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Arch Pediatr Adolesc Med. 2006 Apr;160(4):363-8.

Does children's screen time predict requests for advertised products? Cross-sectional and prospective analyses.

Author information

  • 1Division of General Pediatrics, Department of Pediatrics and Stanford Prevention Research Center, Stanford University School of Medicine, 750 Welch Road, Palo Alto, CA 94304, USA. lchamberlain@stanford.edu

Abstract

OBJECTIVE:

To examine children's screen media exposure and requests for advertised toys and food/drinks.

DESIGN:

Prospective cohort study.

SETTING:

Twelve elementary schools in northern California.

PARTICIPANTS:

Eight hundred twenty-seven third grade children participated at baseline; 386 students in 6 schools were followed up for 20 months.

INTERVENTION:

None.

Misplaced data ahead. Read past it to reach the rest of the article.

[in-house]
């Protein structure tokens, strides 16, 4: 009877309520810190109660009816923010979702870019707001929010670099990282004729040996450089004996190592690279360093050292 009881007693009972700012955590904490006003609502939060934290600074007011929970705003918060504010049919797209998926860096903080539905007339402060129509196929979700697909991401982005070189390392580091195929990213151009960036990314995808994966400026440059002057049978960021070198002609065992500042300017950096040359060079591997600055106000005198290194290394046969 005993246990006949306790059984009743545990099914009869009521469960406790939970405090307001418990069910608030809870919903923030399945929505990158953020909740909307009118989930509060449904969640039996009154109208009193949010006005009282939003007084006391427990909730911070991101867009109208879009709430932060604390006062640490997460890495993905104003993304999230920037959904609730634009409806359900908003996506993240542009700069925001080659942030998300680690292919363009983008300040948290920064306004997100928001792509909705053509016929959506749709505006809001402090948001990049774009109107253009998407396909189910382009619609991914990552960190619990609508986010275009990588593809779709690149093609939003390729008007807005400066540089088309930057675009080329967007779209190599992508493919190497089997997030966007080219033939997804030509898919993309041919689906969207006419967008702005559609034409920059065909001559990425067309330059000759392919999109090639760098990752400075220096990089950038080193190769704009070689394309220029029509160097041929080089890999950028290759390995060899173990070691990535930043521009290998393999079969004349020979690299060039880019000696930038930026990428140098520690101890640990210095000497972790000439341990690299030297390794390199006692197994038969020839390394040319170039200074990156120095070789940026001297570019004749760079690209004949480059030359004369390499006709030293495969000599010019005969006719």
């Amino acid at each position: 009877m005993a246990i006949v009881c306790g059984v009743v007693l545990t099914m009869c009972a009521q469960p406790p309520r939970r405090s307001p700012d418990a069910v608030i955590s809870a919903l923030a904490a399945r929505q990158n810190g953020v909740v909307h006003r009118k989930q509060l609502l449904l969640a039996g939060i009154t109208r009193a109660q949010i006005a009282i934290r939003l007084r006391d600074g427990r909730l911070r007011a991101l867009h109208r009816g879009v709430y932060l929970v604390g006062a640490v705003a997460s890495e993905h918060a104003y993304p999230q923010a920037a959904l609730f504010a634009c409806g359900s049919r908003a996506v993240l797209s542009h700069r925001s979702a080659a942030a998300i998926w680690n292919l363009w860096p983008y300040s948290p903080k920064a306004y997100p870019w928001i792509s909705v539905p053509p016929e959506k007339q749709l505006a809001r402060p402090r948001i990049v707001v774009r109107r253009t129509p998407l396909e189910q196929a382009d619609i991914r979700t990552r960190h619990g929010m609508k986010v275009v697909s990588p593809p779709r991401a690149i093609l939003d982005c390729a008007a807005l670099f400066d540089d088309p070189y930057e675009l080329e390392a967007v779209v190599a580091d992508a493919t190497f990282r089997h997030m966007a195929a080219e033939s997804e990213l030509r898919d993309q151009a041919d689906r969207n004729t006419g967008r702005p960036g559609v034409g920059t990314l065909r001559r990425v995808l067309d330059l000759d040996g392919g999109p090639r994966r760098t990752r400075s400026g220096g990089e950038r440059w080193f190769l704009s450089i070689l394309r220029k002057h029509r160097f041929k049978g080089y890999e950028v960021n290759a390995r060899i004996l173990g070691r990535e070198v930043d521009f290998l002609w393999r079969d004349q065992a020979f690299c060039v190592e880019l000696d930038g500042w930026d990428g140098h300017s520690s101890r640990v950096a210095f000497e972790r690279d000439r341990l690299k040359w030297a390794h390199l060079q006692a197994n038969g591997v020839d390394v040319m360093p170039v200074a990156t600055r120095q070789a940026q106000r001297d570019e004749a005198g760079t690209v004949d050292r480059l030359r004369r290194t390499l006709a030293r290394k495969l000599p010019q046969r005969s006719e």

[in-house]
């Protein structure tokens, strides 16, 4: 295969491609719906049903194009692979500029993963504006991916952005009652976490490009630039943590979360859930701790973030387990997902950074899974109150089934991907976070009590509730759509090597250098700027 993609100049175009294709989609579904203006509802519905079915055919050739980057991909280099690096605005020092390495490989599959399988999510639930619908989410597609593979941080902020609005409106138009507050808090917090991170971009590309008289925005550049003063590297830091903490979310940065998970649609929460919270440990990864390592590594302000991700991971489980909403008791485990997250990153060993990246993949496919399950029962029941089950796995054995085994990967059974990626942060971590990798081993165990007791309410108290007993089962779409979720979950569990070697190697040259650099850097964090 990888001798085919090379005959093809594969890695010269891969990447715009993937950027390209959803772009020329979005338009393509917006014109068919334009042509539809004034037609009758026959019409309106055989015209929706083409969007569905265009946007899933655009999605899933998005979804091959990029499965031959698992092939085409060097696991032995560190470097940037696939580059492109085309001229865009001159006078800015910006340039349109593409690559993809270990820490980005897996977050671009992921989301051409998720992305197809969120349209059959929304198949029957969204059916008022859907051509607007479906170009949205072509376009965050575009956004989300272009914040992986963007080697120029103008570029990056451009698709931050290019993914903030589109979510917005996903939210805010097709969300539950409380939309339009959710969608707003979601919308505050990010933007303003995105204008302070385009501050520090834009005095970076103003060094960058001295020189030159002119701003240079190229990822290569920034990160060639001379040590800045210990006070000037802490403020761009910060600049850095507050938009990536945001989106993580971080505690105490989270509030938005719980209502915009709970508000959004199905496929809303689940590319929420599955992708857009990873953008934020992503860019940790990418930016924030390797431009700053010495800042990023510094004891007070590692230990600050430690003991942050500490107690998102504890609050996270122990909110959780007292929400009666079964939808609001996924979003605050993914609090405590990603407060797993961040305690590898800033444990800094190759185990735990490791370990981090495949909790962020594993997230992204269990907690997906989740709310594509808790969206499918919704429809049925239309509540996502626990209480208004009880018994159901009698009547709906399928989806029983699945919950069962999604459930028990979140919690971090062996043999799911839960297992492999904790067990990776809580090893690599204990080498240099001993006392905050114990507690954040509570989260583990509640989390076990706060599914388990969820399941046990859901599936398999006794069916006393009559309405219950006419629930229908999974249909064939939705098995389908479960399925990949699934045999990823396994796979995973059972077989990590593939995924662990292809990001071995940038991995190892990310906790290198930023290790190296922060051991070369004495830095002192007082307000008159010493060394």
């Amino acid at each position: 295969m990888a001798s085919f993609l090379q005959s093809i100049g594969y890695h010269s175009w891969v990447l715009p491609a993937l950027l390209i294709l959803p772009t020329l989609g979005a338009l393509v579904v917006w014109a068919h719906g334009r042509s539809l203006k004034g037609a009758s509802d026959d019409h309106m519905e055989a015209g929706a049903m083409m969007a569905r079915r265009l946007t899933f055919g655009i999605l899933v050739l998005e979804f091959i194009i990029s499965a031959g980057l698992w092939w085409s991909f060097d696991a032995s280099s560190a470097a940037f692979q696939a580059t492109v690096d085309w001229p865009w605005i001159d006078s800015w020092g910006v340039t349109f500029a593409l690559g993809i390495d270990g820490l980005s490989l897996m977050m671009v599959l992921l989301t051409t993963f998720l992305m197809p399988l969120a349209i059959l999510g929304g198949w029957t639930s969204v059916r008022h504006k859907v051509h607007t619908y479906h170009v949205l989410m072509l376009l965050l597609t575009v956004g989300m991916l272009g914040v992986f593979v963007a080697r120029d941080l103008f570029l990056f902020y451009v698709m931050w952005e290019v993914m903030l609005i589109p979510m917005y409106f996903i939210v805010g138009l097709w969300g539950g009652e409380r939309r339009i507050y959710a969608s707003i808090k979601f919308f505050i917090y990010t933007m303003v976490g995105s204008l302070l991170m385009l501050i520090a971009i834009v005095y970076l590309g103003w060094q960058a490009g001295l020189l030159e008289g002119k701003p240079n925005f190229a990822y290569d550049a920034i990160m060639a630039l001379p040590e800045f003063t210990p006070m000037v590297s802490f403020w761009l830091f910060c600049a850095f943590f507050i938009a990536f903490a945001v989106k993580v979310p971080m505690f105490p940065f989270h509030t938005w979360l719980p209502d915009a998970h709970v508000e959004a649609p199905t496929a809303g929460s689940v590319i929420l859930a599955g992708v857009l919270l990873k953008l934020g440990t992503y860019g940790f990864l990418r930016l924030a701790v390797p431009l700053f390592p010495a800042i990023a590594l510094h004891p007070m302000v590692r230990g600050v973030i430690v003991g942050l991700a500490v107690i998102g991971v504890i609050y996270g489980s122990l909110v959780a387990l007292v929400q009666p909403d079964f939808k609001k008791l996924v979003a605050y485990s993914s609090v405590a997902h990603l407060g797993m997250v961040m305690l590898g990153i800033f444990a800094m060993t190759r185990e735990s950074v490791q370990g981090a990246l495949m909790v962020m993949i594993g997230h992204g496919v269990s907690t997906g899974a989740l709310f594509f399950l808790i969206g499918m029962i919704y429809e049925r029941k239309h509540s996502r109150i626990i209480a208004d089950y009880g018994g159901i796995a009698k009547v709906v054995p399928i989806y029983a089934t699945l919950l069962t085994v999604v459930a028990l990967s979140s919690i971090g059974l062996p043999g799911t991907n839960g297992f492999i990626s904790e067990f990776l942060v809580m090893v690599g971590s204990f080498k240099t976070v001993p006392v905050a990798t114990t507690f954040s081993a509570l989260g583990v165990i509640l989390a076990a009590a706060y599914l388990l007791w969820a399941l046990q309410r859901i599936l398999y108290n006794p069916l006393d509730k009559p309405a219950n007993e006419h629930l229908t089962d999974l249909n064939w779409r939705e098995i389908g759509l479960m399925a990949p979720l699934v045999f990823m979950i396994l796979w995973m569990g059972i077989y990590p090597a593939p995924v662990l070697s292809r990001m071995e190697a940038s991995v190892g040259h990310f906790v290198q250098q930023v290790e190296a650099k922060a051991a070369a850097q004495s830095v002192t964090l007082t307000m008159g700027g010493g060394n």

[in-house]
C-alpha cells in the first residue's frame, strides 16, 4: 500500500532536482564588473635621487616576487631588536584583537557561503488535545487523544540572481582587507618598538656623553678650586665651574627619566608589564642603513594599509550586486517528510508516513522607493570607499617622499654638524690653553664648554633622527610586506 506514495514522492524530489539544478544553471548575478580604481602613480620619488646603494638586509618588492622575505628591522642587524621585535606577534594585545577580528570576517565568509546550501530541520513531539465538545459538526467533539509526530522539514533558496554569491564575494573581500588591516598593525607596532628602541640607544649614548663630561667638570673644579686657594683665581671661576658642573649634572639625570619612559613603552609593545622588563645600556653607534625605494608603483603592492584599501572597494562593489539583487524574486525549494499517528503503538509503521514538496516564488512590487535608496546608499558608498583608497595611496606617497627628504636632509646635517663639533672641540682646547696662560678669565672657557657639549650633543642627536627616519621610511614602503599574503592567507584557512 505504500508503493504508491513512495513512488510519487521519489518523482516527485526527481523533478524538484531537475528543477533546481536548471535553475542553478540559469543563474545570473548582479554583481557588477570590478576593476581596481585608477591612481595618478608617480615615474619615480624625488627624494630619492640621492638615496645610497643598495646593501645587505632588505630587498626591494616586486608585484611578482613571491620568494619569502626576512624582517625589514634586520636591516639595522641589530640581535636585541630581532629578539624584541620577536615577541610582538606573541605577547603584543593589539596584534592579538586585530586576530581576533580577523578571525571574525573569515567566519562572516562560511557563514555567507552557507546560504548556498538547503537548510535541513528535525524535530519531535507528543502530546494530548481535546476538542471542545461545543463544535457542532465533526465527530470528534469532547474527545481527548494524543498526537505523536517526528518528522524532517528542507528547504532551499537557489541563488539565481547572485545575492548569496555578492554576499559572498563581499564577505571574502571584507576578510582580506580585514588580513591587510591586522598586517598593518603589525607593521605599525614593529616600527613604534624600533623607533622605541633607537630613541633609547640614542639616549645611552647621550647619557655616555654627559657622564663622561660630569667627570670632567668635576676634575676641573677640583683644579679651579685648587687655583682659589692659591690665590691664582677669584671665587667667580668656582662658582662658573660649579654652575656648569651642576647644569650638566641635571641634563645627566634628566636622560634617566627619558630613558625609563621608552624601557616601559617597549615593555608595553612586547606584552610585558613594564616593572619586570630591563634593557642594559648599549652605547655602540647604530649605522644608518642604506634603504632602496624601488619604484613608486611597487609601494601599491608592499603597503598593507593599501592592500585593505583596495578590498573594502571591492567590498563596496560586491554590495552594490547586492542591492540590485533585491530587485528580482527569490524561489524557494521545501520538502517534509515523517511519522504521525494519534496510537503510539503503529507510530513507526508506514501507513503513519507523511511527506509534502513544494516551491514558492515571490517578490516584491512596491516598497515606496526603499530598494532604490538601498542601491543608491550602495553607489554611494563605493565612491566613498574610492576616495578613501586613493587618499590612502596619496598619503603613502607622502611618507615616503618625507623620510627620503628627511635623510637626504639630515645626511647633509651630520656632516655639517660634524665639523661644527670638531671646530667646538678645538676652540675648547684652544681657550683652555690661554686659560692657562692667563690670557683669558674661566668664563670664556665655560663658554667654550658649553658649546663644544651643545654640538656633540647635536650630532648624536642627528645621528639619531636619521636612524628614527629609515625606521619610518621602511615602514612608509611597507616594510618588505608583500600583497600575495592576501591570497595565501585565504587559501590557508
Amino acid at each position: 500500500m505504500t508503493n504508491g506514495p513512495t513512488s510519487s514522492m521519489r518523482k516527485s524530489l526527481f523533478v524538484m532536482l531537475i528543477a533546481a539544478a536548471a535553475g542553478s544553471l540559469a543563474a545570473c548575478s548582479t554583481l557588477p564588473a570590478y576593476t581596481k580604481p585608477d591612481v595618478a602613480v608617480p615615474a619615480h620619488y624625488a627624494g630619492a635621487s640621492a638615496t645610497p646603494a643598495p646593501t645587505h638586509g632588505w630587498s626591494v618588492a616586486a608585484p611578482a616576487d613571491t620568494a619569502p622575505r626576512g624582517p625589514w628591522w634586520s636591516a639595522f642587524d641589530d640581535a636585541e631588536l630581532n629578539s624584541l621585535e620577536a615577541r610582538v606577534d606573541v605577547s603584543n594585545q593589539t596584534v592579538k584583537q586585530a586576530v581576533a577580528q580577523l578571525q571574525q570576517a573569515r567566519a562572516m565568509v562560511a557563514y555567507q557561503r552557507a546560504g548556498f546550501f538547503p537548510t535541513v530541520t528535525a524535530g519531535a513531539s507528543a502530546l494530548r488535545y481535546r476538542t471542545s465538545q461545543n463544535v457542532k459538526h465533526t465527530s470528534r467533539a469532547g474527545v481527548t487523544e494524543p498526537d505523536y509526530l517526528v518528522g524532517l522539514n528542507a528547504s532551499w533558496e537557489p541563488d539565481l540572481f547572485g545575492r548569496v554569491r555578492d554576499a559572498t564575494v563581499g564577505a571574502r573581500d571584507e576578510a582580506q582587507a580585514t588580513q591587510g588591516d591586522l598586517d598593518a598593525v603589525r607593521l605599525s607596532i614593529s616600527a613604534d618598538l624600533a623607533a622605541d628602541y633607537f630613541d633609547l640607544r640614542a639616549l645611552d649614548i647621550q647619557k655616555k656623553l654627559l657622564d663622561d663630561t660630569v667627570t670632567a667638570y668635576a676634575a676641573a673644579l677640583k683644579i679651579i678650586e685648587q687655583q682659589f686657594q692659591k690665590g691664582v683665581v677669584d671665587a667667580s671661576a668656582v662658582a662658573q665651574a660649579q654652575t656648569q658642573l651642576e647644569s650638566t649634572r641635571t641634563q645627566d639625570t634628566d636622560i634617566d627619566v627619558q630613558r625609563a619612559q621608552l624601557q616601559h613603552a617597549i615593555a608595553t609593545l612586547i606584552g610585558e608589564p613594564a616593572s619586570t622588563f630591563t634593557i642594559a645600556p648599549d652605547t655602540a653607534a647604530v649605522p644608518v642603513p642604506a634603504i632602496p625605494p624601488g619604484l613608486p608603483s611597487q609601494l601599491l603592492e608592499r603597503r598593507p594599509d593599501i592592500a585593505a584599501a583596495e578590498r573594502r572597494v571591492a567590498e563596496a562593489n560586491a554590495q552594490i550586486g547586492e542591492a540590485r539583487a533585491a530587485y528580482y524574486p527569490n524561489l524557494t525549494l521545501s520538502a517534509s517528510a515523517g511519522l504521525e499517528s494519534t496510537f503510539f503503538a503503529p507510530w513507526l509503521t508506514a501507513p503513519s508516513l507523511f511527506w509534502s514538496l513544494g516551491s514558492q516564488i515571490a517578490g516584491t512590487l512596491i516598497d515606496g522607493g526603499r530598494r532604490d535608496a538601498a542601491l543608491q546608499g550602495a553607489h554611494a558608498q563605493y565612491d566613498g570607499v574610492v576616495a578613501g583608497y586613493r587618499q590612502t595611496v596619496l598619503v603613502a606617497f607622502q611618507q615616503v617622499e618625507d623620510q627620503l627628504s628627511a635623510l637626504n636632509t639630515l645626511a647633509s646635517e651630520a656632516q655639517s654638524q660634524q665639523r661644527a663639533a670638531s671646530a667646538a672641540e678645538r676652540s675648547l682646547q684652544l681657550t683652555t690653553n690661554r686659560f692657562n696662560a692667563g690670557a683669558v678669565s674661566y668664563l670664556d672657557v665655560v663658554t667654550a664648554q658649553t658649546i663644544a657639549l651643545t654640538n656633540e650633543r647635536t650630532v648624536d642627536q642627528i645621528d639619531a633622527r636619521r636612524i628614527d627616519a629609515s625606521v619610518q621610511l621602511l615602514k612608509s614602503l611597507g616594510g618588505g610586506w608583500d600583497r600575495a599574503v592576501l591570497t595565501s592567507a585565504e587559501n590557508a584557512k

MAIN OUTCOME MEASURES:

Child self-reported requests for advertised toys and foods/drinks.

RESULTS:

At baseline, children's screen media time was significantly associated with concurrent requests for advertised toys (Spearman r = 0.15 [TV viewing] and r = 0.20 [total screen time]; both P<.001) and foods/drinks (Spearman r = 0.16 [TV viewing] and r = 0.18 [total screen time]; both P<.001). In prospective analysis, children's screen media time at baseline was significantly associated with their mean number of toy requests 7 to 20 months later (Spearman r = 0.21 [TV viewing] and r = 0.24 [total screen time]; both P<.001) and foods/drinks requests (Spearman r = 0.14 [TV viewing] and r = 0.16 [total screen time]; both P<.01). After adjusting for baseline requests and sociodemographic variables, the relationship between screen media exposure and future requests for advertised foods/drinks remained significant for total TV viewing and total screen media exposure. The relationship with future requests for toys remained significant for total screen media exposure.

CONCLUSIONS:

Screen media exposure is a prospective risk factor for children's requests for advertised products. Future experimental studies on children's health- and consumer-related outcomes are warranted.

PMID:
16585480
[PubMed - indexed for MEDLINE]
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